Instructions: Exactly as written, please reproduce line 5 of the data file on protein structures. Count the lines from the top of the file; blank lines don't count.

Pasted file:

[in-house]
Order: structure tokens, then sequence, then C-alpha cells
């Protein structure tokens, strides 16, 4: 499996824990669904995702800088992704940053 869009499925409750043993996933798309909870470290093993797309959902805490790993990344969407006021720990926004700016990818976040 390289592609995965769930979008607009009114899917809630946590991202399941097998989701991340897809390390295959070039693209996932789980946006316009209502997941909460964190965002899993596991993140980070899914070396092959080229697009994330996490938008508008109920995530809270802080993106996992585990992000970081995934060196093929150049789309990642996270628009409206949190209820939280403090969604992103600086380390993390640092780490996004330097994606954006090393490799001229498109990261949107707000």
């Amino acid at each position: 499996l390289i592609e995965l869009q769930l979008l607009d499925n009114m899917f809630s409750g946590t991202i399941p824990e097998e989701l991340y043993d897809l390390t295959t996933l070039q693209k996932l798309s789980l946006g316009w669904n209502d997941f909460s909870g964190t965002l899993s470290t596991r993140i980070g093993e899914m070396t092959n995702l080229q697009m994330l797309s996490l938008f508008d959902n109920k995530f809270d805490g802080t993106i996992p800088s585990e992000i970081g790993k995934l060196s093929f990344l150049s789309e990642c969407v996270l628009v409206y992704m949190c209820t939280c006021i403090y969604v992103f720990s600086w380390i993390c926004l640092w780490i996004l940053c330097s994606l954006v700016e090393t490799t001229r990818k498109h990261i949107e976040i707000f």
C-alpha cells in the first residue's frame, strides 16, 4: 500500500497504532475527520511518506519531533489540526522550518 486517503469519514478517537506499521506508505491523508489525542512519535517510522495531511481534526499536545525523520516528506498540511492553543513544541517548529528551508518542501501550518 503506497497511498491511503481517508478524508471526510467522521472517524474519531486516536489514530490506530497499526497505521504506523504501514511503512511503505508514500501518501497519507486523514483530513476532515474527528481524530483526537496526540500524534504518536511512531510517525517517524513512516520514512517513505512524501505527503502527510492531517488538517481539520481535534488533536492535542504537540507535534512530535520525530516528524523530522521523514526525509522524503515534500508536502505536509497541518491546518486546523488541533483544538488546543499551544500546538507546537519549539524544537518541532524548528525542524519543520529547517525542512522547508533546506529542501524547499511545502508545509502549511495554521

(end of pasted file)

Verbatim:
C-alpha cells in the first residue's frame, strides 16, 4: 500500500497504532475527520511518506519531533489540526522550518 486517503469519514478517537506499521506508505491523508489525542512519535517510522495531511481534526499536545525523520516528506498540511492553543513544541517548529528551508518542501501550518 503506497497511498491511503481517508478524508471526510467522521472517524474519531486516536489514530490506530497499526497505521504506523504501514511503512511503505508514500501518501497519507486523514483530513476532515474527528481524530483526537496526540500524534504518536511512531510517525517517524513512516520514512517513505512524501505527503502527510492531517488538517481539520481535534488533536492535542504537540507535534512530535520525530516528524523530522521523514526525509522524503515534500508536502505536509497541518491546518486546523488541533483544538488546543499551544500546538507546537519549539524544537518541532524548528525542524519543520529547517525542512522547508533546506529542501524547499511545502508545509502549511495554521